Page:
I'm not RNC, have thought about it, but I don't see the benefit of paying that much money for a test that doesn't reap any financial rewards in return. I think I am burned out on psych. I started working as a psych nurse directly out of nursing school, only did 3 months on a med surg floor. It was such a horrible experience, I've bee afraid to go back. At that time which was about 12 years ago, nurses were working 7 12 hour shifts on, and 7 off. Those who have been in nursing for a while probably remember when hospitals tried this. It was awful. Plus I was expected to carry a patient load of 12 or 13. It was simply dangerous and exhausting. I went right back to psych and stayed there ever since. But I feel limited in my career, with only my psych background. Maybe things have changed some on the med/surg floors since then. I want to give it another try and learn some new skills.
Dec 28, '06
RE: Switching nursing fields
I switch fields about 1 1/2 years ago from Cardiac to Community Psych Nursing. Before working with cardiovascular I worked on a Tele floor which
is a lot like med-surg but with heart monitoring. If someone was interested
in going back into the hospital...the key to success is to find a hospital that has a reputation for being the best. They will train you 3,6,9, months are longer if needed i.e. Baylor Heart and Vascular in Dallas Tx. or others like it.
Usually, 3-12 hr shifts (you choose the days), week day or 2-12hr on week end. 5 to 6 pt. load, but, the pressure is still very much present.
Last edit by BHVHTX on Dec 28, '06
Dec 29, '06
I switched from med-surg to psych and found it to be a good niche for a long time. I'd probably still be in psych except that a close family member had severe psych needs for a number of years and I felt like I had to deal with psych issues 24/7.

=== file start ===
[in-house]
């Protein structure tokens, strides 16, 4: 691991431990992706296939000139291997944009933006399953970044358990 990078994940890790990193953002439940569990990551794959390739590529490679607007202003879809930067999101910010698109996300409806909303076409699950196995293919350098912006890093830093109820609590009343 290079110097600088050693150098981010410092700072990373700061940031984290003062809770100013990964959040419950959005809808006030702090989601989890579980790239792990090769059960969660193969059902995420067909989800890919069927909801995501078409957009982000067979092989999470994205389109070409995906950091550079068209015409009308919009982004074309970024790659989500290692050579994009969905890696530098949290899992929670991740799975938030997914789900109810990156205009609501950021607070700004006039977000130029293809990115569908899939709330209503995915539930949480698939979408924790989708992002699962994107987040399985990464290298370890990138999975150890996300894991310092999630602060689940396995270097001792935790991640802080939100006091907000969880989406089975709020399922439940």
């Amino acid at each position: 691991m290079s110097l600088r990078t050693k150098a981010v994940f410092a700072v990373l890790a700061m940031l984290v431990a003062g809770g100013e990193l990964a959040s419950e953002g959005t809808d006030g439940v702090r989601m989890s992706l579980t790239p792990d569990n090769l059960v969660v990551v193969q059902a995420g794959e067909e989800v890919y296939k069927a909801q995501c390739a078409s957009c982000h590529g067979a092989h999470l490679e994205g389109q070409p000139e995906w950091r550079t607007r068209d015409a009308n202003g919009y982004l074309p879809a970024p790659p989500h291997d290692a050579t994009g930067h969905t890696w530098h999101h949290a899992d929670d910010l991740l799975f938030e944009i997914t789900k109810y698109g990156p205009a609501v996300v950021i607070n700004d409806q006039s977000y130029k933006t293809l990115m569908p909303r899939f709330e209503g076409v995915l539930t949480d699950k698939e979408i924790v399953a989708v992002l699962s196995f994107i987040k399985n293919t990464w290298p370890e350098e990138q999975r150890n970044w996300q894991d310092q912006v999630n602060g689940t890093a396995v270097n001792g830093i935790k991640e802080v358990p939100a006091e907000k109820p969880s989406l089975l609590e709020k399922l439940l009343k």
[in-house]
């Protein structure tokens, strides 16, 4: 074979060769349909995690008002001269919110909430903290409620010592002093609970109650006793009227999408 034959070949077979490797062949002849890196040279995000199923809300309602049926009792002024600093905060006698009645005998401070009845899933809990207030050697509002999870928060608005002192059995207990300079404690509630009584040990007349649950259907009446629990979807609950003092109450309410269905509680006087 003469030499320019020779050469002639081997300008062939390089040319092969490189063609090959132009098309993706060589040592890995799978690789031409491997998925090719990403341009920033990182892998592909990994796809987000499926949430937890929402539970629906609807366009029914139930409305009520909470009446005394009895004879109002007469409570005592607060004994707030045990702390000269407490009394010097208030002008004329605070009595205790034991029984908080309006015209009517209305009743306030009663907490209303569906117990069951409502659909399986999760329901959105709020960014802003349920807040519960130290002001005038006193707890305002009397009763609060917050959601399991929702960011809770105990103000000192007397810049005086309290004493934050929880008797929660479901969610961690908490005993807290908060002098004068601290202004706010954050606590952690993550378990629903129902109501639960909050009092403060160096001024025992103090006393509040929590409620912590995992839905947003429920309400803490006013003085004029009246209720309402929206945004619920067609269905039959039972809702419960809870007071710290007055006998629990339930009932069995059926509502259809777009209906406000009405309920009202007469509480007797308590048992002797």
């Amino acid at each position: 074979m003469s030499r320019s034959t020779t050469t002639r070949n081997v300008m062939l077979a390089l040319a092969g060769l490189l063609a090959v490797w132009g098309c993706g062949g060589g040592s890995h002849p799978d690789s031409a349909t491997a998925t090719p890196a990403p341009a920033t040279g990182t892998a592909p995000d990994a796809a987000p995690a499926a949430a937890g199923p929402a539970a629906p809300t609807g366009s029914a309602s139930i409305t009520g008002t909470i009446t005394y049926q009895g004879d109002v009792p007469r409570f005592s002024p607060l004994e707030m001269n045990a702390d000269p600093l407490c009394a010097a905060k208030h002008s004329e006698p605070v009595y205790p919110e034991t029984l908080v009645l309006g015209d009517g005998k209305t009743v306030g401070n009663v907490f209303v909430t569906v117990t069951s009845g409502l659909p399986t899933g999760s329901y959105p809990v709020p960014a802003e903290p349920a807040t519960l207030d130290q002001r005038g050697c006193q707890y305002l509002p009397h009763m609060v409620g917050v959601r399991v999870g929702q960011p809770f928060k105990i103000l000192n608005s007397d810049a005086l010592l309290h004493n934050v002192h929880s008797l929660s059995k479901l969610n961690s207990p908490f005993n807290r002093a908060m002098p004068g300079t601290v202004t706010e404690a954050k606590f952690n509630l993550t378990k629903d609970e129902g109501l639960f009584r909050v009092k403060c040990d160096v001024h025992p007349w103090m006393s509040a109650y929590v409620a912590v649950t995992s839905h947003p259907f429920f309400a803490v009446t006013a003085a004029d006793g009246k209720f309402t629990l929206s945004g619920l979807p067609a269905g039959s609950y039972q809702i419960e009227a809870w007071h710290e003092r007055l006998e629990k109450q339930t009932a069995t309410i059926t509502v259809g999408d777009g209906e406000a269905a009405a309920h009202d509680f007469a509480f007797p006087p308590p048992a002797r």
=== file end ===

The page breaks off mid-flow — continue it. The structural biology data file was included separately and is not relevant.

Before you make the leap, maybe ask for a job shadow experience or do some volunteering on the kind of unit you would want to work in. My focus was mainly child and adolescent along with some eating disorder and substance abuse issues. I liked these units better than adult or geropsych where we were limited in the kinds of consequences that could be used for negative behaviors. The kids were generally angry but honest. The adults were angry as well, but many had been in the mental health system so long that they were "treatment wise" and health resistant. It might be the particular clientele my hospital had. You might have a different experience.
Psych can be fascinating and rewarding. The most important thing for you to do before making the switch, though, is to work through any issues you might have. Not saying you have any, just wanting to point out that the psych population is pretty saavy and they sometimes try to exploit areas of personal weakness. You don't have to be perfect, just aware and careful.
I wish you well in your quest.
Jan 20, '07
You sound just like I did. I worked for about 8 months between Extended Care and Med/Surg before going to Psych. Its the true psych pts. I love, I could do without the drug addicts, criminals, and those who just don't want to work pts.
Jan 21, '07
I've been in psych for only about seven months and am wanting to go back to Med/Surge. Psych is a great field for many reasons, but I personally don't like being the head of the team (as the RN) and having to make all of the decisions and decide all of the interventions whenever ANYONE on my 22 bed unit decides to go ballistic. I also miss all of the "running around" of Med/Surge that many nurses hate. I miss staying busy. One of the reasons that I wanted to go to Psych was because of the slower pace, but I've found that that doesn't work for me as well as I thought it would! Maybe later on down the road, when I'm older and I can't physically do Med/Surge anymore, maybe this would be a good field for me to come back to. For now though, maybe I wasn't as ready to leave the "regular hospital" (as I'm always calling it) as I thought I was.
Jan 24, '07
Good luck if you decide to change. Don't change just because you're tired of running around-you will still be running around at times. Change because you want to use your best tool-yourself. Because you care for people and are fascinated by them, because you're non-judgemental and open minded. Also-if you're serious about it obtasin a course of individual therapy to become aware of your issues, strengths and weaknesses. I've worked with nurses who changed to psych because they thought it was "easier". They were either terrible psych nurses, got hurt or were dissatisfied. As for certification, do it to assure yourself of your own competency, to learn and be caught up on the most current issues, treatments etc.